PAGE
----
This clairvoyant can meet you for the first time and know an uncomfortable amount of information about your life — but that's because you've already given it all to him.
"Interesting love life," he tells a blonde woman, "I see three? Four people?"
"Not a lot of people know that," she responds.
"Do you know your bank account number?" he asks another, then tells her he knows she has a negative balance and starts listing her account numbers off one by one.
But after wowing guests with his amazing powers of seeing, a curtain falls away to reveal a team of reportedly "top-notch" hackers who had been tapping into the visitors' lives all along.
"Your entire life is online .... and it might be used against you," the video ominously warns in the end.
But being vigilant for some is often an afterthought. Gawker reported on a Twitter account called @NeedADebitCard that "shames" users by rewteeting those who have tweeted pictures of their credit card with the number visible.
In January, thieves created a false profile with stolen online photos of a woman and her two-year-old girl asking for donations toward a heart transplant the child needed — but her daughter had already passed away. ID Analytics estimates nearly 140,000 children's identities are stolen every year.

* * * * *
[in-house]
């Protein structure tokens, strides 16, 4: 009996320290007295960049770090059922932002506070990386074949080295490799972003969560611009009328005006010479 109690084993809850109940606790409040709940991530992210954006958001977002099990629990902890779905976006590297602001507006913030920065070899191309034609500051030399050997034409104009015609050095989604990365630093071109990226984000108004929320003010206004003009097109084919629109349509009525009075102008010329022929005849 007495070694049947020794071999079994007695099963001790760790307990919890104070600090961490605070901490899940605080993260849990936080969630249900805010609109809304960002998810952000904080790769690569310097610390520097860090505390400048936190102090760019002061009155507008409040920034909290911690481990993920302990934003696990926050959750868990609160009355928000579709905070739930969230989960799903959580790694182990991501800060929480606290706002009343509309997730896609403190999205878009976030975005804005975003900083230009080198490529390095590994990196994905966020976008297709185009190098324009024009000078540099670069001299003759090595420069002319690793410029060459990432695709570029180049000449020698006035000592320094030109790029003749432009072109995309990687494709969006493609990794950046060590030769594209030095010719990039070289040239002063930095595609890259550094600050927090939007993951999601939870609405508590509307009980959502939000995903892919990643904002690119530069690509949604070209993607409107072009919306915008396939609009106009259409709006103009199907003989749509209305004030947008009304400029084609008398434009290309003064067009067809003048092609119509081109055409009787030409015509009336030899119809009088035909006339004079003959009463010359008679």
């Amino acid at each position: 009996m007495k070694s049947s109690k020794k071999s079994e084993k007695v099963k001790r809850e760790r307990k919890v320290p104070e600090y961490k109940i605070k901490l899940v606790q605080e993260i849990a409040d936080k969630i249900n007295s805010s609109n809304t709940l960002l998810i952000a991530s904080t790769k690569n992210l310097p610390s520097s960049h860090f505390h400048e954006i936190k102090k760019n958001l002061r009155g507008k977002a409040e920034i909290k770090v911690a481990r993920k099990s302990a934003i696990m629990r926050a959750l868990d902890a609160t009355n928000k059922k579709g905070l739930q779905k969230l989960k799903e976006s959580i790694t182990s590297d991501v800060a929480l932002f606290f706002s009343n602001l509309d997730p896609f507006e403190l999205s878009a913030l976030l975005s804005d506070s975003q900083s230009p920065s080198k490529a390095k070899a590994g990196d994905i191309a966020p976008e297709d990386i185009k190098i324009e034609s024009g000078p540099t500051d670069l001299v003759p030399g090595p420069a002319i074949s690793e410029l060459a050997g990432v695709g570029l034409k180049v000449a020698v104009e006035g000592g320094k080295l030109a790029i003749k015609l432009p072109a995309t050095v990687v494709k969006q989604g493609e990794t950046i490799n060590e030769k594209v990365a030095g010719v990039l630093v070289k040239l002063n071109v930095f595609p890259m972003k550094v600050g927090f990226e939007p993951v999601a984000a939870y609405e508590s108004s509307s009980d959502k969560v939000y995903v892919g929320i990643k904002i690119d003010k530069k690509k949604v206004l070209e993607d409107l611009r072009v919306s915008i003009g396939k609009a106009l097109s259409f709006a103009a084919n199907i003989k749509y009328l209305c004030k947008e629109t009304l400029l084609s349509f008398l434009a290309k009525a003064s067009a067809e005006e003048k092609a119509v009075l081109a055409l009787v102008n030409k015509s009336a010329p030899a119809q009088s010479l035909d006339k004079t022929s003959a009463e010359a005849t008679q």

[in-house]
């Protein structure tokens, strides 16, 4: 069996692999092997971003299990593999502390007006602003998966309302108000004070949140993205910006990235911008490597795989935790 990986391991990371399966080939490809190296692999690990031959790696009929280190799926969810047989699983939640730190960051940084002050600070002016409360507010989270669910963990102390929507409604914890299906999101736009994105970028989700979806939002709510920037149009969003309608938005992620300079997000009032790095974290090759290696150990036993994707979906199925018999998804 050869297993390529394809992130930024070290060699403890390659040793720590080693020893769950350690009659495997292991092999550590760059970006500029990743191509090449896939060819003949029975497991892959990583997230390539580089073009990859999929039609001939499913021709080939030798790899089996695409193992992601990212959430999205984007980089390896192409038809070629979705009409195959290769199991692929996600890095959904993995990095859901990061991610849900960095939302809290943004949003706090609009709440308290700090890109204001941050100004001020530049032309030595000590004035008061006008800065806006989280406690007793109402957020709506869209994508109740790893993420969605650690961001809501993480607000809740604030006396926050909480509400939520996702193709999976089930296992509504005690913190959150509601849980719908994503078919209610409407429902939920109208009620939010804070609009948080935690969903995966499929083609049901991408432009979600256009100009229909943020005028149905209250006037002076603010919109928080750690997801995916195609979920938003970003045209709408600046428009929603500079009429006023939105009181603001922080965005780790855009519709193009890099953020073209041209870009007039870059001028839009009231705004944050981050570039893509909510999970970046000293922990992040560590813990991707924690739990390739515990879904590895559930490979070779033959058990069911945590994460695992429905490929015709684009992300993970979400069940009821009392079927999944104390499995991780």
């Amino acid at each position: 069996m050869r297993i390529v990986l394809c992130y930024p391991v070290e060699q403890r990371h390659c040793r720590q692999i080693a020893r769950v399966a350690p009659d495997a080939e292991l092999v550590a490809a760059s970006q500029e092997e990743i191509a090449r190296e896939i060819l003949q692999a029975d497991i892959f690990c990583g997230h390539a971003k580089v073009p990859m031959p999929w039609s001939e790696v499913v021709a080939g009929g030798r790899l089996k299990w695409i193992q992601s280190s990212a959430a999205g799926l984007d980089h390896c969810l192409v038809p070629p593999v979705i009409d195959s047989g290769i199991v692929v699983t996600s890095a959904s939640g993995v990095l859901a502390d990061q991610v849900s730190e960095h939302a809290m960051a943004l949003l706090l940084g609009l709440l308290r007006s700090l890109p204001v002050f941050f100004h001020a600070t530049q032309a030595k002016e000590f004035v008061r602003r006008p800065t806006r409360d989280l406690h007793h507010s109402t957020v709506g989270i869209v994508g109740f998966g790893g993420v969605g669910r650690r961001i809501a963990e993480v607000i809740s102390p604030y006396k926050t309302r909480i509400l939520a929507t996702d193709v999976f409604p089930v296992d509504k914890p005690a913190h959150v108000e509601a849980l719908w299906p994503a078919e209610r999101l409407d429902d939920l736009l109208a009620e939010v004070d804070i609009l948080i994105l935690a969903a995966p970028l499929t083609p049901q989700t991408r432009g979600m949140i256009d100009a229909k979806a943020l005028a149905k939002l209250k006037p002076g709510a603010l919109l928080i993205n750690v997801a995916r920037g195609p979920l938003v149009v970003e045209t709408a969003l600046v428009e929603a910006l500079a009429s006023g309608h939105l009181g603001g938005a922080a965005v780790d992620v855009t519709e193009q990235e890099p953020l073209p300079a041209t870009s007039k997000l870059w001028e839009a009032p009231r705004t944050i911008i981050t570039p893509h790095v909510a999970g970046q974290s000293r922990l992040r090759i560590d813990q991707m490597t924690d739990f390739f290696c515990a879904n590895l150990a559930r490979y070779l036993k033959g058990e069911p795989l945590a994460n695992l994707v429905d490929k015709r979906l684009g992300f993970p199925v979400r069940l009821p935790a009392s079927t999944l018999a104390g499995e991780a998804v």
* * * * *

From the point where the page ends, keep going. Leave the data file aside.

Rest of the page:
Belgium's campaign promoting safe Internet use is just one of many attempts by governments and organizations to raise awareness about keeping your online private information safe.
The Center for Safe Internet Pharmacies released a PSA in July warning that many online pharmacies are illegal and sell drugs that are tainted, ineffective or something else than what you ordered.
In the U.S., the Federal Trade Commission's (FTC) identity theft campaign is called "AvoID Theft: Deter, Detect, Defend" and provides information on how to prevent identity fraud and what to do if you think identity has been stolen.
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